Health Care Reform
- January 2015
Throughout the nearly five years that have elapsed since enactment of the Affordable Care Act (ACA), Congressional Republicans have waged an unrelenting battle – a battle that will continue to rage in the new GOP-controlled 114th Congress – to repeal/de-fund/delay/alter the President’s signature first-term legislative achievement known as Obamacare. Most recently, that battle featured House passage of HR 2575, “Save American Workers Act,” a bill to replace Obamacare’s 30 hours per week definition of “full time employee” with a 40 hours per week standard. This bill, with implications for the scope of Obama Care’s employer mandate, won the votes of 18 (of 199) Democratic House Members despite the White House’s veto threat. Although “Save American Workers Act” did not advance in the US Senate, this legislation is expected to be re-introduced on the first day of the 114th Congress and taken up by the full House in the first days of its First Session.
NAW and our allies in the employer community are working in various issue or subject matter-specific coalitions (principally Affordable Coverage Project, Affordable Health Benefits Coalition, Small Business Coalition for Affordable Health Care, StartOver!, and Stop the HIT Coalition) in the health care space to fix some of the Affordable Care Act’s most serious flaws. Among the issues in the legislative mix are bills to repeal the annual fee on health insurance providers (a/k/a the hidden health insurance tax or “HIT”); to repeal the employer mandate; to change the definition of “applicable large employer” to one who employs 100 or more full-time equivalent employees; and to protect self-funded health plans by excluding stop-loss insurance coverage from the definition of health insurance coverage. All face the challenges of sufficient Democratic strength in the Senate to sustain legislative filibusters, and President Obama’s presence for another two years in the White House.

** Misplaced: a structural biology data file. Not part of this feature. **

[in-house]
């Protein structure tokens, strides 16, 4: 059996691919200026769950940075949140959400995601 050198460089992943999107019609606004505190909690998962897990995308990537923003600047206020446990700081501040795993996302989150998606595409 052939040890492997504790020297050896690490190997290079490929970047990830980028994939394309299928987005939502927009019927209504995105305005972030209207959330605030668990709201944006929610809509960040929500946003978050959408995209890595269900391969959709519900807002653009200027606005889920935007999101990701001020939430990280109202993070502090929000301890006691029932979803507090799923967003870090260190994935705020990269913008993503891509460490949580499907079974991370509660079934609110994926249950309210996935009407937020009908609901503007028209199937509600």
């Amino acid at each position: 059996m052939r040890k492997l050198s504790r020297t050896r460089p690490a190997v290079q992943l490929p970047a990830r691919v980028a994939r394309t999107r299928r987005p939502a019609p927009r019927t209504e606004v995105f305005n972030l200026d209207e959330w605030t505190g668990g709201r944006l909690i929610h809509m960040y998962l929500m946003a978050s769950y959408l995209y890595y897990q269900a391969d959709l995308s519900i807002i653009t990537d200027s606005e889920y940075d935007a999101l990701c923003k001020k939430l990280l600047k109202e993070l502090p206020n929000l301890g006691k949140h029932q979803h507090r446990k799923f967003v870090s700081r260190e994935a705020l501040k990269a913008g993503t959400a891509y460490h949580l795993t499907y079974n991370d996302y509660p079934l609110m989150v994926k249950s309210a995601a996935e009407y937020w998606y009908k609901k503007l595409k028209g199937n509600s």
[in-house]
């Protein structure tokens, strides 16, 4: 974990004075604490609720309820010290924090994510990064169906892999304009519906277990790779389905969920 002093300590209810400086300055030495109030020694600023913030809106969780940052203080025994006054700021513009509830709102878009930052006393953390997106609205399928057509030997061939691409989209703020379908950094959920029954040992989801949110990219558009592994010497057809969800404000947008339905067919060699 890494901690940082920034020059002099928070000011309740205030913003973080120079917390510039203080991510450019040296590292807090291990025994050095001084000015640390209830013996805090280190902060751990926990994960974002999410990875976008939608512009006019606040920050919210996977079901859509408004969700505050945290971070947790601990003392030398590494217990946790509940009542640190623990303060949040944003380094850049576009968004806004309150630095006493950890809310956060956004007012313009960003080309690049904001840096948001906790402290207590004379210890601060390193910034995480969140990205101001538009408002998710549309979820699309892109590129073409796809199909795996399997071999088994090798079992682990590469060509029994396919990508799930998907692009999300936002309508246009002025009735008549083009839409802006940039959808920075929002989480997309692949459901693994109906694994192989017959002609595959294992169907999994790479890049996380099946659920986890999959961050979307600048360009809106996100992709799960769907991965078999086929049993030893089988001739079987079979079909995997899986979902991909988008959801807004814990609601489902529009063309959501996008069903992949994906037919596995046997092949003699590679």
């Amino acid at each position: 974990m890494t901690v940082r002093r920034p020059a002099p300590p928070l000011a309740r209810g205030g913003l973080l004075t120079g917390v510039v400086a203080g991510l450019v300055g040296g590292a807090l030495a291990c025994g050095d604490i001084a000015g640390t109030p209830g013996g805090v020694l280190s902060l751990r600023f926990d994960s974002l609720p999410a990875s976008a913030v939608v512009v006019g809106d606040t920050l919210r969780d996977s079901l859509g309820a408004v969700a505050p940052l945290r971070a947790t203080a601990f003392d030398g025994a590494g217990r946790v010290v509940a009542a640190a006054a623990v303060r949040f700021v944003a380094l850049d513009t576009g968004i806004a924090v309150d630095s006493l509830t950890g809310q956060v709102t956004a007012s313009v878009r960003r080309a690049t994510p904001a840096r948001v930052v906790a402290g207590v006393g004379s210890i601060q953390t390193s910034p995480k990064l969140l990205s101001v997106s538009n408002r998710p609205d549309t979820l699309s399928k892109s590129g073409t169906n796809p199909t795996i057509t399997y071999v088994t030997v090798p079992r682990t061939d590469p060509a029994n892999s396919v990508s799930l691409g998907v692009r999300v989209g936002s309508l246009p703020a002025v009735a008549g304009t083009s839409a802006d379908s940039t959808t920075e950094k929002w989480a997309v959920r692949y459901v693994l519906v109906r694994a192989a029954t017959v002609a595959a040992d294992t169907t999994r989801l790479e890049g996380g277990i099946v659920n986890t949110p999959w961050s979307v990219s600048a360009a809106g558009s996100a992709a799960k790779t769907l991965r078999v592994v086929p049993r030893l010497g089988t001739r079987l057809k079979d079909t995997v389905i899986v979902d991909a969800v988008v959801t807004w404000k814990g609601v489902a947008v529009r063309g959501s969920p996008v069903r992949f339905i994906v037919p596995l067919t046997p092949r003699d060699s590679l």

Obamacare reform that gained a measure of visible support among Democratic Senators in the 113th Congress included: the offer of an additional, lower cost health plan (called the “Copper Plan”) to give consumers more affordable options; facilitation of the sale of health insurance across state lines; and liberalization of Obamacare’s small business health care tax credits. The prospect for the advancement of any of these proposals in the new Congress remains to be seen.
In the regulatory space:
In February 2014, the Treasury Department issued final rules for implementation of the ACA’s employer mandate. Rules include transition relief delaying until January 1, 2016 enforcement for employers with 50 – 99 full-time employees. Employers with 100 or more full-time employees must offer affordable minimum essential coverage to 70% of full-time employees on January 1, 2015; the ACA-mandated 95% threshold begins on January 1, 2016.
In May 2014 the Internal Revenue Service (IRS), in an authoritative question-and-answer document, ruled that employers may not provide employees with a lump sum of money with which to purchase health insurance on an exchange because such “employer payment plans” do not satisfy the requirements of the ACA. The IRS may penalize a large employer (to which the employer mandate applies) that proceeds in this way $100 per day for each employee that goes into the individual market.